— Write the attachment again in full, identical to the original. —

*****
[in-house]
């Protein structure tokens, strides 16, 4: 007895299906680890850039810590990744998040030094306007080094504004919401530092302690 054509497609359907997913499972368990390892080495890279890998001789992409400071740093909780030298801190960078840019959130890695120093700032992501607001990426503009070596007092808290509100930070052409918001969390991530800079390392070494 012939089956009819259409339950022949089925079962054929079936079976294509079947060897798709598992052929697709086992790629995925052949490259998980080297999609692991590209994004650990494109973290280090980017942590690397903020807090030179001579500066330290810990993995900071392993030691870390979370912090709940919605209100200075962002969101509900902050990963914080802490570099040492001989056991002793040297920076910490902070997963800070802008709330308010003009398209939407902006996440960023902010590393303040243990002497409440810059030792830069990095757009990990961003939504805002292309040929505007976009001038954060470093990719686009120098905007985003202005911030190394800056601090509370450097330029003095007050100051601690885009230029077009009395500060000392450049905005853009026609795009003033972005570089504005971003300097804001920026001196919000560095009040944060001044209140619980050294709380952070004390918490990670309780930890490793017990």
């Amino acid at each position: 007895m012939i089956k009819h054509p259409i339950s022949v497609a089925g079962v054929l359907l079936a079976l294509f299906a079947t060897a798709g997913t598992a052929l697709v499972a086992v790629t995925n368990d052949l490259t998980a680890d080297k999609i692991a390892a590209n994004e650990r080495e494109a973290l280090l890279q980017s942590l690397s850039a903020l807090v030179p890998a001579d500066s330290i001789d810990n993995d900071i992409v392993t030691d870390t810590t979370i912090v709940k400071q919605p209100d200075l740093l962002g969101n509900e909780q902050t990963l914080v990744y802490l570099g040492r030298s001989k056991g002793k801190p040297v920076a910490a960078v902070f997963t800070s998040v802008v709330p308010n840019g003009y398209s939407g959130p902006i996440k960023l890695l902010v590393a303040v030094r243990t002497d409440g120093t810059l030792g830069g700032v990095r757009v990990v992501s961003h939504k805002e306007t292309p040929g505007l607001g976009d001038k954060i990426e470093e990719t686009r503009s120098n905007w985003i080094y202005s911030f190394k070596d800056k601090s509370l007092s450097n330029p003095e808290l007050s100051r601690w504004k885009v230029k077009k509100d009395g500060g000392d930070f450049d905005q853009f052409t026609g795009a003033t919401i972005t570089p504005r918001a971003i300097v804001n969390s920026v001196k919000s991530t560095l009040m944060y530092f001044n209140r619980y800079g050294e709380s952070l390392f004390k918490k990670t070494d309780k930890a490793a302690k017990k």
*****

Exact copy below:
[in-house]
């Protein structure tokens, strides 16, 4: 007895299906680890850039810590990744998040030094306007080094504004919401530092302690 054509497609359907997913499972368990390892080495890279890998001789992409400071740093909780030298801190960078840019959130890695120093700032992501607001990426503009070596007092808290509100930070052409918001969390991530800079390392070494 012939089956009819259409339950022949089925079962054929079936079976294509079947060897798709598992052929697709086992790629995925052949490259998980080297999609692991590209994004650990494109973290280090980017942590690397903020807090030179001579500066330290810990993995900071392993030691870390979370912090709940919605209100200075962002969101509900902050990963914080802490570099040492001989056991002793040297920076910490902070997963800070802008709330308010003009398209939407902006996440960023902010590393303040243990002497409440810059030792830069990095757009990990961003939504805002292309040929505007976009001038954060470093990719686009120098905007985003202005911030190394800056601090509370450097330029003095007050100051601690885009230029077009009395500060000392450049905005853009026609795009003033972005570089504005971003300097804001920026001196919000560095009040944060001044209140619980050294709380952070004390918490990670309780930890490793017990």
């Amino acid at each position: 007895m012939i089956k009819h054509p259409i339950s022949v497609a089925g079962v054929l359907l079936a079976l294509f299906a079947t060897a798709g997913t598992a052929l697709v499972a086992v790629t995925n368990d052949l490259t998980a680890d080297k999609i692991a390892a590209n994004e650990r080495e494109a973290l280090l890279q980017s942590l690397s850039a903020l807090v030179p890998a001579d500066s330290i001789d810990n993995d900071i992409v392993t030691d870390t810590t979370i912090v709940k400071q919605p209100d200075l740093l962002g969101n509900e909780q902050t990963l914080v990744y802490l570099g040492r030298s001989k056991g002793k801190p040297v920076a910490a960078v902070f997963t800070s998040v802008v709330p308010n840019g003009y398209s939407g959130p902006i996440k960023l890695l902010v590393a303040v030094r243990t002497d409440g120093t810059l030792g830069g700032v990095r757009v990990v992501s961003h939504k805002e306007t292309p040929g505007l607001g976009d001038k954060i990426e470093e990719t686009r503009s120098n905007w985003i080094y202005s911030f190394k070596d800056k601090s509370l007092s450097n330029p003095e808290l007050s100051r601690w504004k885009v230029k077009k509100d009395g500060g000392d930070f450049d905005q853009f052409t026609g795009a003033t919401i972005t570089p504005r918001a971003i300097v804001n969390s920026v001196k919000s991530t560095l009040m944060y530092f001044n209140r619980y800079g050294e709380s952070l390392f004390k918490k990670t070494d309780k930890a490793a302690k017990k």